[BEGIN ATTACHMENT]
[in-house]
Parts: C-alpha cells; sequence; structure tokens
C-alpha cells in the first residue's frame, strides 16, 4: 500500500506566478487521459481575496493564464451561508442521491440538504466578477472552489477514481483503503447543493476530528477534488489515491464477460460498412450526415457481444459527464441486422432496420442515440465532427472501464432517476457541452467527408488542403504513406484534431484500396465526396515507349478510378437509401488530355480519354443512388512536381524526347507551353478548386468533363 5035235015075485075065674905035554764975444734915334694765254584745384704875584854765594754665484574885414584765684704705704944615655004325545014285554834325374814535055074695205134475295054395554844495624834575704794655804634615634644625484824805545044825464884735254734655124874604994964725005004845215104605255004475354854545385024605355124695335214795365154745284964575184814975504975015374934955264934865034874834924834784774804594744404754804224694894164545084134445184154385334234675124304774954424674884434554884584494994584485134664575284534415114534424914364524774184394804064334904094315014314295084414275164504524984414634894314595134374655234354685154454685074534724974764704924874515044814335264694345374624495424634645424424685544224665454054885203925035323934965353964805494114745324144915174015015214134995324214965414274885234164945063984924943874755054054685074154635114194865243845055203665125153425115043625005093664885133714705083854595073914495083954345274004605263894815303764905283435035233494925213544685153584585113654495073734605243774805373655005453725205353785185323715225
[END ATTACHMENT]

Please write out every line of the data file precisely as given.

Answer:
[in-house]
Parts: C-alpha cells; sequence; structure tokens
C-alpha cells in the first residue's frame, strides 16, 4: 500500500506566478487521459481575496493564464451561508442521491440538504466578477472552489477514481483503503447543493476530528477534488489515491464477460460498412450526415457481444459527464441486422432496420442515440465532427472501464432517476457541452467527408488542403504513406484534431484500396465526396515507349478510378437509401488530355480519354443512388512536381524526347507551353478548386468533363 5035235015075485075065674905035554764975444734915334694765254584745384704875584854765594754665484574885414584765684704705704944615655004325545014285554834325374814535055074695205134475295054395554844495624834575704794655804634615634644625484824805545044825464884735254734655124874604994964725005004845215104605255004475354854545385024605355124695335214795365154745284964575184814975504975015374934955264934865034874834924834784774804594744404754804224694894164545084134445184154385334234675124304774954424674884434554884584494994584485134664575284534415114534424914364524774184394804064334904094315014314295084414275164504524984414634894314595134374655234354685154454685074534724974764704924874515044814335264694345374624495424634645424424685544224665454054885203925035323934965353964805494114745324144915174015015214134995324214965414274885234164945063984924943874755054054685074154635114194865243845055203665125153425115043625005093664885133714705083854595073914495083954345274004605263894815303764905283435035233494925213544685153584585113654495073734605243774805373655005453725205353785185323715225